AD 1 to AD 1600

Several of the Mesoamerican Codices contain elements that are most probably related to solar or lunar eclipses.

Some of these are not fully understood yet.

In order to facilitate further investigations the present list is presented.

The list includes the solar eclipses that were theoretically observable from a number of major locations in territories known to have been the cultural area of the Mayas and Aztecs.

In order to get a sufficient geographical and cultural spread, data for the following locations were calculated:

Location |
western longitude
degrees.decimals |
northern latitude
degrees.decimals |

CHICHEN ITZA | 88.60 | 20.67 |

CHOLULA | 98.30 | 19.07 |

COPAN | 89.13 | 14.85 |

LA VENTA | 93.99 | 18.13 |

MONTE ALBAN | 96.77 | 17.03 |

PALENQUE | 92.02 | 17.48 |

PIEDRAS NEGRAS | 91.25 | 17.13 |

QUIRIGUA | 89.08 | 15.32 |

TENOCHTITLAN | 99.10 | 19.45 |

TEOTIHUACAN | 98.87 | 19.68 |

TIKAL | 89.63 | 17.22 |

TULA | 99.35 | 20.05 |

UXMAL | 89.77 | 20.37 |

YAXCHILAN | 90.97 | 16.90 |

The list covers the period AD 1 to AD 1600.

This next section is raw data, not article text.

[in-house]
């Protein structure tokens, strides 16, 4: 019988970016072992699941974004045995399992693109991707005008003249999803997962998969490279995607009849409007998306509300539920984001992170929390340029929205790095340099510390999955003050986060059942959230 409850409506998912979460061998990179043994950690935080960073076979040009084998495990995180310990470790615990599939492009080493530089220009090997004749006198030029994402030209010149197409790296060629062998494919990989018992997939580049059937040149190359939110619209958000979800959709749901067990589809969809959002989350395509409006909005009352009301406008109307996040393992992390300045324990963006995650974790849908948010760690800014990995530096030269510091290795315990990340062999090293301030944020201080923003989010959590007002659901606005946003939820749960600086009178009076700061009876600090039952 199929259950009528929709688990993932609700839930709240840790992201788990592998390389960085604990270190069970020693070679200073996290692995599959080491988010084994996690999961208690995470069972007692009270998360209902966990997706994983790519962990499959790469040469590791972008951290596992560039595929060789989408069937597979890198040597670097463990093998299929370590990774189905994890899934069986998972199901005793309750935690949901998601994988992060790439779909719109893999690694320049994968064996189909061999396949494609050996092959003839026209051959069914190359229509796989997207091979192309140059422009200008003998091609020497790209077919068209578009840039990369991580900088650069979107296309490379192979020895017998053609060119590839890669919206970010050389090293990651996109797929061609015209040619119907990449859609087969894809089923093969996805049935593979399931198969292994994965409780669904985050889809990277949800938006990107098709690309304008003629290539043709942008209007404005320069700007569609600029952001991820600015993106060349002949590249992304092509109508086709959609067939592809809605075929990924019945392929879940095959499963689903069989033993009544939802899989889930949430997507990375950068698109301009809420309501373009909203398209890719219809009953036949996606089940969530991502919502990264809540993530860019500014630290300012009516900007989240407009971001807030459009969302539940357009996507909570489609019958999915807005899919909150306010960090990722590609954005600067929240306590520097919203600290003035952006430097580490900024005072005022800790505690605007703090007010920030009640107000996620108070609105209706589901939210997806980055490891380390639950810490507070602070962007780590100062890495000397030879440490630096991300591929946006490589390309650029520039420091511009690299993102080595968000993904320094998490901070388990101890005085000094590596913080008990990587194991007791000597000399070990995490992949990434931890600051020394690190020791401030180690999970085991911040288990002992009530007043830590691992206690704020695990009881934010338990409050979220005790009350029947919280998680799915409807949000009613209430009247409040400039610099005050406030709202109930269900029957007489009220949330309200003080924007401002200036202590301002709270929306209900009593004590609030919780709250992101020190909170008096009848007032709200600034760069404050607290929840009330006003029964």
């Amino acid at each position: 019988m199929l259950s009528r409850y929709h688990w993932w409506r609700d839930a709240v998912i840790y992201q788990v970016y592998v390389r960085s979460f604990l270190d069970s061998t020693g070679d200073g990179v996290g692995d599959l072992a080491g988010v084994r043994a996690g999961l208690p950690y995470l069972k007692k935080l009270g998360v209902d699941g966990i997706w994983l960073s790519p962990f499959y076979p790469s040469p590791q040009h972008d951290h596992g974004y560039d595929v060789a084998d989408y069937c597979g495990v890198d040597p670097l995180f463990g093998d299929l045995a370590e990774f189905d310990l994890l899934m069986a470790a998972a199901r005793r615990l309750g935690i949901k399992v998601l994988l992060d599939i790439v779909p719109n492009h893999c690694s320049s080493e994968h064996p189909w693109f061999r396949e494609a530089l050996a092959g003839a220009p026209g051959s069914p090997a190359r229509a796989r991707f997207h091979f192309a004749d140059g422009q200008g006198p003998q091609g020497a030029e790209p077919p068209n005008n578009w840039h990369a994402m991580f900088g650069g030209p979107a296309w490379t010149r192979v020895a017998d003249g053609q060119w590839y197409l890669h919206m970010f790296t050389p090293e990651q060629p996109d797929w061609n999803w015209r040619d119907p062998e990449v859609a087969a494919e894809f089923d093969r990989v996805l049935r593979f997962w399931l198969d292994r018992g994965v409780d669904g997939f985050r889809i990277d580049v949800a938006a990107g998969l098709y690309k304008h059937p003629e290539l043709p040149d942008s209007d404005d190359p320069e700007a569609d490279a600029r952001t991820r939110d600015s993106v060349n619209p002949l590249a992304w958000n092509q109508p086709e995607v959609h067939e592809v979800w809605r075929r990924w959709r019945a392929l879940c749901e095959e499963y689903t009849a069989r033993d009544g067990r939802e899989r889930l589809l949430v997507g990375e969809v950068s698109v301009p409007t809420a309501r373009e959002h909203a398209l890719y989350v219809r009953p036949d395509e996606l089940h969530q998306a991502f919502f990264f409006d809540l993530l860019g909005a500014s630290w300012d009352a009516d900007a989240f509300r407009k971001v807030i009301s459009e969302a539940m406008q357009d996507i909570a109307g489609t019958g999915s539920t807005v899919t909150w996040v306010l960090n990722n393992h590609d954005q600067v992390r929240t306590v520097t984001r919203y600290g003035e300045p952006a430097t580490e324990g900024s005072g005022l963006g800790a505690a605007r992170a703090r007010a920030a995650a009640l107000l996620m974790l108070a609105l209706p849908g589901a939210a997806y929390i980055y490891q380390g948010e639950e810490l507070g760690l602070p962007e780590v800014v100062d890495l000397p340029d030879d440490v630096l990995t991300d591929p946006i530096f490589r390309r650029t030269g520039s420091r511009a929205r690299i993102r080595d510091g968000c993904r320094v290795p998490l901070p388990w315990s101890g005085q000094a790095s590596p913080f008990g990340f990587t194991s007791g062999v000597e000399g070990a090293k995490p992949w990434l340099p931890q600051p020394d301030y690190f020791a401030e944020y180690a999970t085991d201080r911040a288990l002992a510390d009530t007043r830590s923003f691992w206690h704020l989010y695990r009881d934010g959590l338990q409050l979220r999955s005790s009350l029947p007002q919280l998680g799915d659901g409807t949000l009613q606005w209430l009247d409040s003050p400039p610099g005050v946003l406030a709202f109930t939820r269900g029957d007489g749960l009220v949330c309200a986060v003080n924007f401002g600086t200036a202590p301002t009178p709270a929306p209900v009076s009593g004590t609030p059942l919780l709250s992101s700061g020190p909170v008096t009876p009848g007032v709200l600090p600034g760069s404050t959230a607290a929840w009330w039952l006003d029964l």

Till October 4th 1582, dates are according to the Julian Calendar.

After that date we use to the Gregorian Calendar.

All times are expressed in

In a number of countries UT is still referred to as

To derive the local mean solar time, dependent on the location, the following corrections should be

Location |
correction (hours and minutes) |

CHICHEN ITZA | - 5 h 54 m |

CHOLULA | - 6 h 33 m |

COPAN | - 5 h 57 m |

LA VENTA | - 6 h 16 m |

MONTE ALBAN | - 6 h 27 m |

PALENQUE | - 6 h 08 m |

PIEDRAS NEGRAS | - 6 h 05 m |

QUIRIGUA | - 5 h 56 m |

TENOCHTITLAN | - 6 h 36 m |

TEOTIHUACAN | - 6 h 35 m |

TIKAL | - 5 h 59 m |

TULA | - 6 h 37 m |

UXMAL | - 5 h 59 m |

YAXCHILAN | - 6 h 04m |

According to our list, a partial solar eclipse occurred at Tikal on April 13th, AD 804.

Maximum eclipse at Tikal was reached at 22 h 23 m (UT).

At that moment local mean solar time at Tikal was

22 h 23 m - 5 h 59 m = 16 h 24 m

To obtain the solar and lunar coordinates, Besselian elements and local circumstances we started from the classical theories [1 to 7], not taking into account the smallest periodical variations.

We neglected these small periodical variations because it is fairly irrelevant to perform lengthy calculations in view to obtain very precise results with respect to the positions of the Sun and the Moon, if at the same time the uncertainties with respect to the Earth's rotation are rather important.

It should indeed be noted that, although the present astronomical theories for the calculation of the presented data are sufficient to obtain high accuracy with respect to the Earth's centre, at the same time the irregularities of the Earth's rotation (DeltaT) prevent a precise calculation for a given location on the Earth's surface, since these irregularities are still insufficiently known for the historical period we considered.